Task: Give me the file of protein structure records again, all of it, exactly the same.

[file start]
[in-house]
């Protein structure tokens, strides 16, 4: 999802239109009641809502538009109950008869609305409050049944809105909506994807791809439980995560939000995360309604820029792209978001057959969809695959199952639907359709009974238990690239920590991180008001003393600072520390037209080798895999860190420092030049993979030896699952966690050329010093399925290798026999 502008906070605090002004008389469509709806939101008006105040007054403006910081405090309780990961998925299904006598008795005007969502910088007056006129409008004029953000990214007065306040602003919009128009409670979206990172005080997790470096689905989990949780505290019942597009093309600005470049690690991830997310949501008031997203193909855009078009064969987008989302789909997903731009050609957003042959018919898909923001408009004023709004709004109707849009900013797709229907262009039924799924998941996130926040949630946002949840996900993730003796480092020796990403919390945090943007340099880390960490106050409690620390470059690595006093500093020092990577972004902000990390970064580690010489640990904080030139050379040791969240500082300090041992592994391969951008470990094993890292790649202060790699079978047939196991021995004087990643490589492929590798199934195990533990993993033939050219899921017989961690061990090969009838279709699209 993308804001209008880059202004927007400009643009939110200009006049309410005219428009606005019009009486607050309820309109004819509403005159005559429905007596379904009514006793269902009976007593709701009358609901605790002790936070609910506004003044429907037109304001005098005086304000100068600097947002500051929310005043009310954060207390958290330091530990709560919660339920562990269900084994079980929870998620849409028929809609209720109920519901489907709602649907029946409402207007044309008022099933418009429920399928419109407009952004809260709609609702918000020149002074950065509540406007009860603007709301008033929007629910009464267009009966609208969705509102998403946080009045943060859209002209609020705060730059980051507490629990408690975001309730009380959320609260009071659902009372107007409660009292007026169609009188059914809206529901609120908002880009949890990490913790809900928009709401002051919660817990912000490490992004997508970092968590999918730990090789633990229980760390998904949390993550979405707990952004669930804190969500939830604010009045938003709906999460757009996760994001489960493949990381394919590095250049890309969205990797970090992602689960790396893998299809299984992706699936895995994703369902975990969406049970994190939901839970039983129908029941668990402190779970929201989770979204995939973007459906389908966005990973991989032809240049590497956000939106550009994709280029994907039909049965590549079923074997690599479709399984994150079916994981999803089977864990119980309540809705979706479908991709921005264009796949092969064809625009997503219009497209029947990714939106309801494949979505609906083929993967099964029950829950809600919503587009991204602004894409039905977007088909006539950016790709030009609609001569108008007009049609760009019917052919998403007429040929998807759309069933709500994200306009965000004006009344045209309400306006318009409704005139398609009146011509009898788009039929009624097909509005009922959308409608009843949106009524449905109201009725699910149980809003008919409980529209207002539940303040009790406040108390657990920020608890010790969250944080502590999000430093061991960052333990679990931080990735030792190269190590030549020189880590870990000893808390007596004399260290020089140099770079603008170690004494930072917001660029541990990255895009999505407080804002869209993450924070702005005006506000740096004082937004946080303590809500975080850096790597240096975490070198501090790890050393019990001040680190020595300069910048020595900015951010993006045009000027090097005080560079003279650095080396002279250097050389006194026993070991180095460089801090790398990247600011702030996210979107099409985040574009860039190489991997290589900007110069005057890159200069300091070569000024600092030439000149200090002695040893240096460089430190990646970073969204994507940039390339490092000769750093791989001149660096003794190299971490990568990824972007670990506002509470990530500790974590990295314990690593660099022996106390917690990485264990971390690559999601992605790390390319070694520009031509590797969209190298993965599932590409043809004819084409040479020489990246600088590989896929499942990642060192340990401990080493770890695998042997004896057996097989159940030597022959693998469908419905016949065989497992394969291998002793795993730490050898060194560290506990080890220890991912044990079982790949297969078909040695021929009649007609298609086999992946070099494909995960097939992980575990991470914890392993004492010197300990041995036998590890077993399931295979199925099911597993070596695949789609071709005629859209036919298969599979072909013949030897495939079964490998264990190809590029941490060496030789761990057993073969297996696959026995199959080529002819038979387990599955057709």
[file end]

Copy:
[in-house]
């Protein structure tokens, strides 16, 4: 999802239109009641809502538009109950008869609305409050049944809105909506994807791809439980995560939000995360309604820029792209978001057959969809695959199952639907359709009974238990690239920590991180008001003393600072520390037209080798895999860190420092030049993979030896699952966690050329010093399925290798026999 502008906070605090002004008389469509709806939101008006105040007054403006910081405090309780990961998925299904006598008795005007969502910088007056006129409008004029953000990214007065306040602003919009128009409670979206990172005080997790470096689905989990949780505290019942597009093309600005470049690690991830997310949501008031997203193909855009078009064969987008989302789909997903731009050609957003042959018919898909923001408009004023709004709004109707849009900013797709229907262009039924799924998941996130926040949630946002949840996900993730003796480092020796990403919390945090943007340099880390960490106050409690620390470059690595006093500093020092990577972004902000990390970064580690010489640990904080030139050379040791969240500082300090041992592994391969951008470990094993890292790649202060790699079978047939196991021995004087990643490589492929590798199934195990533990993993033939050219899921017989961690061990090969009838279709699209 993308804001209008880059202004927007400009643009939110200009006049309410005219428009606005019009009486607050309820309109004819509403005159005559429905007596379904009514006793269902009976007593709701009358609901605790002790936070609910506004003044429907037109304001005098005086304000100068600097947002500051929310005043009310954060207390958290330091530990709560919660339920562990269900084994079980929870998620849409028929809609209720109920519901489907709602649907029946409402207007044309008022099933418009429920399928419109407009952004809260709609609702918000020149002074950065509540406007009860603007709301008033929007629910009464267009009966609208969705509102998403946080009045943060859209002209609020705060730059980051507490629990408690975001309730009380959320609260009071659902009372107007409660009292007026169609009188059914809206529901609120908002880009949890990490913790809900928009709401002051919660817990912000490490992004997508970092968590999918730990090789633990229980760390998904949390993550979405707990952004669930804190969500939830604010009045938003709906999460757009996760994001489960493949990381394919590095250049890309969205990797970090992602689960790396893998299809299984992706699936895995994703369902975990969406049970994190939901839970039983129908029941668990402190779970929201989770979204995939973007459906389908966005990973991989032809240049590497956000939106550009994709280029994907039909049965590549079923074997690599479709399984994150079916994981999803089977864990119980309540809705979706479908991709921005264009796949092969064809625009997503219009497209029947990714939106309801494949979505609906083929993967099964029950829950809600919503587009991204602004894409039905977007088909006539950016790709030009609609001569108008007009049609760009019917052919998403007429040929998807759309069933709500994200306009965000004006009344045209309400306006318009409704005139398609009146011509009898788009039929009624097909509005009922959308409608009843949106009524449905109201009725699910149980809003008919409980529209207002539940303040009790406040108390657990920020608890010790969250944080502590999000430093061991960052333990679990931080990735030792190269190590030549020189880590870990000893808390007596004399260290020089140099770079603008170690004494930072917001660029541990990255895009999505407080804002869209993450924070702005005006506000740096004082937004946080303590809500975080850096790597240096975490070198501090790890050393019990001040680190020595300069910048020595900015951010993006045009000027090097005080560079003279650095080396002279250097050389006194026993070991180095460089801090790398990247600011702030996210979107099409985040574009860039190489991997290589900007110069005057890159200069300091070569000024600092030439000149200090002695040893240096460089430190990646970073969204994507940039390339490092000769750093791989001149660096003794190299971490990568990824972007670990506002509470990530500790974590990295314990690593660099022996106390917690990485264990971390690559999601992605790390390319070694520009031509590797969209190298993965599932590409043809004819084409040479020489990246600088590989896929499942990642060192340990401990080493770890695998042997004896057996097989159940030597022959693998469908419905016949065989497992394969291998002793795993730490050898060194560290506990080890220890991912044990079982790949297969078909040695021929009649007609298609086999992946070099494909995960097939992980575990991470914890392993004492010197300990041995036998590890077993399931295979199925099911597993070596695949789609071709005629859209036919298969599979072909013949030897495939079964490998264990190809590029941490060496030789761990057993073969297996696959026995199959080529002819038979387990599955057709």